Work crews gathered and woke up the giant sleeping yellow diesel machines that obligingly thundered to life just past 7 a.m. Wednesday.

It was time to continue what they started so many months ago — the second Harrisonburg high school between South Main Street and Interstate 81.

On Tuesday, City Council approved change order No. 5 to resume the $112 million project paused by change order No. 4 in April 2020, just four months after it had begun.

Over those first four months of construction, three change orders had already been filed for the project, according to documents obtained by a Freedom of Information Act request.

Extra rock work detailed in the three change orders totaled an additional nearly $1.4 million on top of the original contract for construction of the school, according to the documents.

In January 2020, workers ran into rock costing an additional $143,700 as noted in the first change order dated Feb. 18, 2020. In February 2020, more rock was found and a second change order was drawn up for $295,700 and dated March 23, 2020.

Work during March and April 2020 yielded change order No. 3 for $947,600 for more rock removal but also a $580,000 deduction for U.S. 11 road improvement credit. The third change order is dated April 16, 2020.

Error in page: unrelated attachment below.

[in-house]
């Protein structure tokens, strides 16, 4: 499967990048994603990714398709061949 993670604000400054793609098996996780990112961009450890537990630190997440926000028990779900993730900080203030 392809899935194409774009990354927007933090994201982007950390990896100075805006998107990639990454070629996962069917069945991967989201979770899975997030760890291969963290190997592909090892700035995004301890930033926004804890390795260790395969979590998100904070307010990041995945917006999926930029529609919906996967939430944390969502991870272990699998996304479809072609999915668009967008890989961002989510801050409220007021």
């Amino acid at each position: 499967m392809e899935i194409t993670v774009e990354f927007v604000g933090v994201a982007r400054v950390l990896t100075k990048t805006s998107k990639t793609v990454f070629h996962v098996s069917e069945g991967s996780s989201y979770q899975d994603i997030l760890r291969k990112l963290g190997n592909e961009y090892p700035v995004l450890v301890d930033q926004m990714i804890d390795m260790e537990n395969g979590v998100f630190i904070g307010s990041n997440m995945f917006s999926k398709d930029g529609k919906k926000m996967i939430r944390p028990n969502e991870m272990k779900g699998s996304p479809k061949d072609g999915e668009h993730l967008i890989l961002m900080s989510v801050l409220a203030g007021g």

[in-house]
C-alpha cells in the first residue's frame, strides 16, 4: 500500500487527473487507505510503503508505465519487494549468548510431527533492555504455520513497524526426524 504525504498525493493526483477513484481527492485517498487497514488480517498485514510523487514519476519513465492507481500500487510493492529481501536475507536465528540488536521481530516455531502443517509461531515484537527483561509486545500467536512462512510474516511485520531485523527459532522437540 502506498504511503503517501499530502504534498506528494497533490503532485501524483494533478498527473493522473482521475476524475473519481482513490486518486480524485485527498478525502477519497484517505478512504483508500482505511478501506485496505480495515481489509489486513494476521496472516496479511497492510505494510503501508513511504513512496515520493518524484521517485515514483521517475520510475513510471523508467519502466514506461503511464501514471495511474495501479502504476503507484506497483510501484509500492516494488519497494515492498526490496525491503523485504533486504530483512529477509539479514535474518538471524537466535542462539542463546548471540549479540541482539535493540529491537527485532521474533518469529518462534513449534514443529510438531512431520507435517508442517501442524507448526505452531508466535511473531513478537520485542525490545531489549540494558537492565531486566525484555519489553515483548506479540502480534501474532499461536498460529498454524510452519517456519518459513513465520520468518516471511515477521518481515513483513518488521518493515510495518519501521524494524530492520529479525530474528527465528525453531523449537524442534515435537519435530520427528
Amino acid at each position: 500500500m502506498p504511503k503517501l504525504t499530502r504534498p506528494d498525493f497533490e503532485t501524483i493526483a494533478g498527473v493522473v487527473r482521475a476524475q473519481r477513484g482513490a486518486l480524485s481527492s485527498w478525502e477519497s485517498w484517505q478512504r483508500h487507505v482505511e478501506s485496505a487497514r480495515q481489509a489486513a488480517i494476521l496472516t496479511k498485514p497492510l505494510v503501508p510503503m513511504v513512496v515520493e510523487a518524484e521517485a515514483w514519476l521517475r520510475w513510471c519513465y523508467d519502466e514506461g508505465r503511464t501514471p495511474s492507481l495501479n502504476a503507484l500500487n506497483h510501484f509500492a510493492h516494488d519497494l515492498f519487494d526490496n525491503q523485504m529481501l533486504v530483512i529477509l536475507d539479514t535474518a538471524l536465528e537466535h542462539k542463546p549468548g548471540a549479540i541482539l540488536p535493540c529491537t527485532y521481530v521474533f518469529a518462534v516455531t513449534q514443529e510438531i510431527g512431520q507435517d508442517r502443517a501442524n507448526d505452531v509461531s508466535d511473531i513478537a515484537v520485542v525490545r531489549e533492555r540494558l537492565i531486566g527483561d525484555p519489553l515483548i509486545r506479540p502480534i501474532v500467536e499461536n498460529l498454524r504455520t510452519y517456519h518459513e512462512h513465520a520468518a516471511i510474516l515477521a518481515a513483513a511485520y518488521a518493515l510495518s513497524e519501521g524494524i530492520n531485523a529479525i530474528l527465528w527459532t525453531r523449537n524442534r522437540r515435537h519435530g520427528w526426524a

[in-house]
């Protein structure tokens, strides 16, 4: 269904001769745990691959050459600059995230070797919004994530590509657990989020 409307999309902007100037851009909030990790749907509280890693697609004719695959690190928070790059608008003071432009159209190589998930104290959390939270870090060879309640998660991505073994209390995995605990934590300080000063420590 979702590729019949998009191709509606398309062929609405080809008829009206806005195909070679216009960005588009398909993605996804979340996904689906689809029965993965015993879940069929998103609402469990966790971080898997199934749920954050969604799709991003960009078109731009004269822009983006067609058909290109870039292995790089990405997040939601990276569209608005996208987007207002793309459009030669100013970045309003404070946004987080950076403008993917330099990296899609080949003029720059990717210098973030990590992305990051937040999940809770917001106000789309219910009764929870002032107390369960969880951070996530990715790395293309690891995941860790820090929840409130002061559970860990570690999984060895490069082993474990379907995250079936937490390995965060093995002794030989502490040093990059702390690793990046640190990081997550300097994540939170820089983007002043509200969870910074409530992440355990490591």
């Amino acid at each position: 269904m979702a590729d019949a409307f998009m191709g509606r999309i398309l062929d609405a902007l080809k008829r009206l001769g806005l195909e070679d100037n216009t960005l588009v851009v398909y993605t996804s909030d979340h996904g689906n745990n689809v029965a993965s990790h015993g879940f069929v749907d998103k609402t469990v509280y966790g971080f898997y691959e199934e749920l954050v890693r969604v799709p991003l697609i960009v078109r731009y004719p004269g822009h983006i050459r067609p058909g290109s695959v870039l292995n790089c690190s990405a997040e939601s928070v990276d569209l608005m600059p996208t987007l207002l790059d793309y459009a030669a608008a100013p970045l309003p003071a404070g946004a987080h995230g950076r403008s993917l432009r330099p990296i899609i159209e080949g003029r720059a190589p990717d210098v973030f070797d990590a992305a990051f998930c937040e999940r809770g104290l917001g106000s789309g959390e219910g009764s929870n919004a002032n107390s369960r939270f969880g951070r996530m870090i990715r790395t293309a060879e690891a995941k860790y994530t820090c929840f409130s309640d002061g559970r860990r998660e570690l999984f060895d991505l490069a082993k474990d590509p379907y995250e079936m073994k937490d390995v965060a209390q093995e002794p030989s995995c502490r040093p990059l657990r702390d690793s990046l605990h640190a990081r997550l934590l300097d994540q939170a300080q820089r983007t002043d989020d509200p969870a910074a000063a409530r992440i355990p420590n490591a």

In a spring interview with the Daily News-Record, Craig Mackail, Harrisonburg City Public Schools chief operating officer, said funding for the additional cost comes from a different source of money than the HHS2 budget. Mackail could not be reached for comment Wednesday.

"There are some things you can't predict, and one is rock quality and how much is in the ground," Mackail said at the time, pointing out that Harrisonburg is called "Rocktown" for a reason. "It's great if you don't have to use [the contingency money] but it's there for a reason."

Back in the spring, Mackail said, change orders for rock removal are common locally and built into a contingency budget for projects like HHS2. He added that every city school construction project that he has worked on since he started with HCPS in 2005 has needed change orders for rock removal.

There could be several more months of blasting at the site, said Jim DeLucas, chief development officer at the project's primary contractor, Nielsen Builders.

"It's a combination," he said. "You drill and then you blast. You drill and then you blast."

DeLucas said the explosions are controlled and certified with approval from fire marshals. He said workers bury the explosives so they do not cause projectiles.

HHS2 is slated for completion on Dec. 31, 2023, with certification of occupancy by Feb. 16, 2024.

— Megan Williams contributed to this report.

Contact Ian Munro at 574-6278 or Follow Ian on Twitter @iamIanMunro

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